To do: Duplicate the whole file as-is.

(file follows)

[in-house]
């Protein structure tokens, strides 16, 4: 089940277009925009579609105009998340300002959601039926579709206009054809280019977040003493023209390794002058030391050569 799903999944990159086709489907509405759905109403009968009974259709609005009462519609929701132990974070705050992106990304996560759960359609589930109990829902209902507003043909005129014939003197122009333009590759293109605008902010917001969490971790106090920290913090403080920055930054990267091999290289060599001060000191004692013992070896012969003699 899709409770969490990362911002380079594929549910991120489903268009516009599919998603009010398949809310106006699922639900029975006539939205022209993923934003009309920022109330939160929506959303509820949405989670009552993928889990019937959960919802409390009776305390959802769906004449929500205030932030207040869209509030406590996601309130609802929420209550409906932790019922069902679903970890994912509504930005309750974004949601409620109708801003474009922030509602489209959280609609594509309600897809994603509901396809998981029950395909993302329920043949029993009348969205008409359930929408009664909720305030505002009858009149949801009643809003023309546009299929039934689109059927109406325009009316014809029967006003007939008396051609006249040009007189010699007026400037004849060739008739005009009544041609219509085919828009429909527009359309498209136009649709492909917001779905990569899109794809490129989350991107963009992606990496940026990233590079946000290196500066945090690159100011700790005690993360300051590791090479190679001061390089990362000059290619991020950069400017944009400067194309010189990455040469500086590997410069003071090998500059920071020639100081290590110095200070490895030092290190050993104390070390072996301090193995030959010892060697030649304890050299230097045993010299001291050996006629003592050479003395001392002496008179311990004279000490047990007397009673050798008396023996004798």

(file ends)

[in-house]
């Protein structure tokens, strides 16, 4: 089940277009925009579609105009998340300002959601039926579709206009054809280019977040003493023209390794002058030391050569 799903999944990159086709489907509405759905109403009968009974259709609005009462519609929701132990974070705050992106990304996560759960359609589930109990829902209902507003043909005129014939003197122009333009590759293109605008902010917001969490971790106090920290913090403080920055930054990267091999290289060599001060000191004692013992070896012969003699 899709409770969490990362911002380079594929549910991120489903268009516009599919998603009010398949809310106006699922639900029975006539939205022209993923934003009309920022109330939160929506959303509820949405989670009552993928889990019937959960919802409390009776305390959802769906004449929500205030932030207040869209509030406590996601309130609802929420209550409906932790019922069902679903970890994912509504930005309750974004949601409620109708801003474009922030509602489209959280609609594509309600897809994603509901396809998981029950395909993302329920043949029993009348969205008409359930929408009664909720305030505002009858009149949801009643809003023309546009299929039934689109059927109406325009009316014809029967006003007939008396051609006249040009007189010699007026400037004849060739008739005009009544041609219509085919828009429909527009359309498209136009649709492909917001779905990569899109794809490129989350991107963009992606990496940026990233590079946000290196500066945090690159100011700790005690993360300051590791090479190679001061390089990362000059290619991020950069400017944009400067194309010189990455040469500086590997410069003071090998500059920071020639100081290590110095200070490895030092290190050993104390070390072996301090193995030959010892060697030649304890050299230097045993010299001291050996006629003592050479003395001392002496008179311990004279000490047990007397009673050798008396023996004798």